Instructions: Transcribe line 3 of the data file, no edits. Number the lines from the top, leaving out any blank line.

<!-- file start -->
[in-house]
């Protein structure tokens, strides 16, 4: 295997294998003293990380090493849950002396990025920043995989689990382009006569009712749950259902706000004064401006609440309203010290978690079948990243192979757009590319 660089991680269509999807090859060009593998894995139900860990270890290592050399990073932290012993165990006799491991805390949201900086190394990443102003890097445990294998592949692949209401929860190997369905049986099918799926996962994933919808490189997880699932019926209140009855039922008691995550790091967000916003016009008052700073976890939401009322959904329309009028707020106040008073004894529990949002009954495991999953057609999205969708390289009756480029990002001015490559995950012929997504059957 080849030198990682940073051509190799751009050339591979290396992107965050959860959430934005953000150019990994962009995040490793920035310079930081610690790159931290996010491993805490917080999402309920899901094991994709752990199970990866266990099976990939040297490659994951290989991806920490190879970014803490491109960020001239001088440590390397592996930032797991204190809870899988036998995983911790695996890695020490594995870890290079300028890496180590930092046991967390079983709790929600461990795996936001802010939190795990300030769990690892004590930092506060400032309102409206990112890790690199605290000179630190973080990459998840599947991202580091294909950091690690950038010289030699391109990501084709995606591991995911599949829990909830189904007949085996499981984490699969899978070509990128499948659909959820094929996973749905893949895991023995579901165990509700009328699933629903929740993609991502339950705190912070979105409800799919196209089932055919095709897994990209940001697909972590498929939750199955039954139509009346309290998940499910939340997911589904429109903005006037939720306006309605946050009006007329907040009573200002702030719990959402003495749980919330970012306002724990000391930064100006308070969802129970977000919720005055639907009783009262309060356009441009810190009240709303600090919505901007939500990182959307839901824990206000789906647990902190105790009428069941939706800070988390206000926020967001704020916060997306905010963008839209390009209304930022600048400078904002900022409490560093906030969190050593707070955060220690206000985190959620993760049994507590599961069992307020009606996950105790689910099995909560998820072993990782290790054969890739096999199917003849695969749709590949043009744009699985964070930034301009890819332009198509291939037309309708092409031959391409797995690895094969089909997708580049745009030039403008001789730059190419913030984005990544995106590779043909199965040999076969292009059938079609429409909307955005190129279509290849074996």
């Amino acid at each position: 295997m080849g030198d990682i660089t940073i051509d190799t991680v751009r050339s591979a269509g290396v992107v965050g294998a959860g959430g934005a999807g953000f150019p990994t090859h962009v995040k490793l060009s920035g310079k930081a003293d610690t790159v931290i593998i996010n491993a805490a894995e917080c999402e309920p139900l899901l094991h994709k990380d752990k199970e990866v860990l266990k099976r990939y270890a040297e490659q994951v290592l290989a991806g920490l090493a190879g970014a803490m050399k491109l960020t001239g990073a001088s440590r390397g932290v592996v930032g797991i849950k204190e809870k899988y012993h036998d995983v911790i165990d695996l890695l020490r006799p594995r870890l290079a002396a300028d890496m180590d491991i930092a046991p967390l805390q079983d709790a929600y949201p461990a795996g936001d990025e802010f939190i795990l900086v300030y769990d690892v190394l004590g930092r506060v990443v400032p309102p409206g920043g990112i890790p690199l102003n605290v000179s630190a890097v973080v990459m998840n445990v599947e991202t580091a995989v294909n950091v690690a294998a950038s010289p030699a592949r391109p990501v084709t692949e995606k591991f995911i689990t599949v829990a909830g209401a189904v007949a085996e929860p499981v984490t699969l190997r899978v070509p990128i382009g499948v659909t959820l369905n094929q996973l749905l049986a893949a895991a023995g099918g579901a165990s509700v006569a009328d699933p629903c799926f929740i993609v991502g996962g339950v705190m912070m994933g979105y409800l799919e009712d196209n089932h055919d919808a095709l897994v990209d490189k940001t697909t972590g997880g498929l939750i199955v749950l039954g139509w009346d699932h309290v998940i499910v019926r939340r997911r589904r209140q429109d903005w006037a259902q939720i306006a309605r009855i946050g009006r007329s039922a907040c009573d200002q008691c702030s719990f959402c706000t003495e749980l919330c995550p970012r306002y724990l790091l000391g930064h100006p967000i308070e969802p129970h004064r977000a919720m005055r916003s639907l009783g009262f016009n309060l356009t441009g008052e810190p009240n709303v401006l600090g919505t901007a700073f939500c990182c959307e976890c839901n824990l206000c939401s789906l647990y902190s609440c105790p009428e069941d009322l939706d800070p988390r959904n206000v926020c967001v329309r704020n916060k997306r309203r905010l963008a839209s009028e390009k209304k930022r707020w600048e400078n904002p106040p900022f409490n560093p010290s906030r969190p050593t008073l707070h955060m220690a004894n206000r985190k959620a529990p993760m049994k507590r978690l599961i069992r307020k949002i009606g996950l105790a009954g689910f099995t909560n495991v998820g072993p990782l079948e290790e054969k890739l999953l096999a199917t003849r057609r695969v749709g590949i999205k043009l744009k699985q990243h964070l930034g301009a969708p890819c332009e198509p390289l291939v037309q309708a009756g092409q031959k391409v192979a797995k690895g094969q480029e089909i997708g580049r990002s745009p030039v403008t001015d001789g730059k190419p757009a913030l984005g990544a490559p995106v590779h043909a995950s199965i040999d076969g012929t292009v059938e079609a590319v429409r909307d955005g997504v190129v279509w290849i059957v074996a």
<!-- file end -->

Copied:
């Amino acid at each position: 295997m080849g030198d990682i660089t940073i051509d190799t991680v751009r050339s591979a269509g290396v992107v965050g294998a959860g959430g934005a999807g953000f150019p990994t090859h962009v995040k490793l060009s920035g310079k930081a003293d610690t790159v931290i593998i996010n491993a805490a894995e917080c999402e309920p139900l899901l094991h994709k990380d752990k199970e990866v860990l266990k099976r990939y270890a040297e490659q994951v290592l290989a991806g920490l090493a190879g970014a803490m050399k491109l960020t001239g990073a001088s440590r390397g932290v592996v930032g797991i849950k204190e809870k899988y012993h036998d995983v911790i165990d695996l890695l020490r006799p594995r870890l290079a002396a300028d890496m180590d491991i930092a046991p967390l805390q079983d709790a929600y949201p461990a795996g936001d990025e802010f939190i795990l900086v300030y769990d690892v190394l004590g930092r506060v990443v400032p309102p409206g920043g990112i890790p690199l102003n605290v000179s630190a890097v973080v990459m998840n445990v599947e991202t580091a995989v294909n950091v690690a294998a950038s010289p030699a592949r391109p990501v084709t692949e995606k591991f995911i689990t599949v829990a909830g209401a189904v007949a085996e929860p499981v984490t699969l190997r899978v070509p990128i382009g499948v659909t959820l369905n094929q996973l749905l049986a893949a895991a023995g099918g579901a165990s509700v006569a009328d699933p629903c799926f929740i993609v991502g996962g339950v705190m912070m994933g979105y409800l799919e009712d196209n089932h055919d919808a095709l897994v990209d490189k940001t697909t972590g997880g498929l939750i199955v749950l039954g139509w009346d699932h309290v998940i499910v019926r939340r997911r589904r209140q429109d903005w006037a259902q939720i306006a309605r009855i946050g009006r007329s039922a907040c009573d200002q008691c702030s719990f959402c706000t003495e749980l919330c995550p970012r306002y724990l790091l000391g930064h100006p967000i308070e969802p129970h004064r977000a919720m005055r916003s639907l009783g009262f016009n309060l356009t441009g008052e810190p009240n709303v401006l600090g919505t901007a700073f939500c990182c959307e976890c839901n824990l206000c939401s789906l647990y902190s609440c105790p009428e069941d009322l939706d800070p988390r959904n206000v926020c967001v329309r704020n916060k997306r309203r905010l963008a839209s009028e390009k209304k930022r707020w600048e400078n904002p106040p900022f409490n560093p010290s906030r969190p050593t008073l707070h955060m220690a004894n206000r985190k959620a529990p993760m049994k507590r978690l599961i069992r307020k949002i009606g996950l105790a009954g689910f099995t909560n495991v998820g072993p990782l079948e290790e054969k890739l999953l096999a199917t003849r057609r695969v749709g590949i999205k043009l744009k699985q990243h964070l930034g301009a969708p890819c332009e198509p390289l291939v037309q309708a009756g092409q031959k391409v192979a797995k690895g094969q480029e089909i997708g580049r990002s745009p030039v403008t001015d001789g730059k190419p757009a913030l984005g990544a490559p995106v590779h043909a995950s199965i040999d076969g012929t292009v059938e079609a590319v429409r909307d955005g997504v190129v279509w290849i059957v074996a």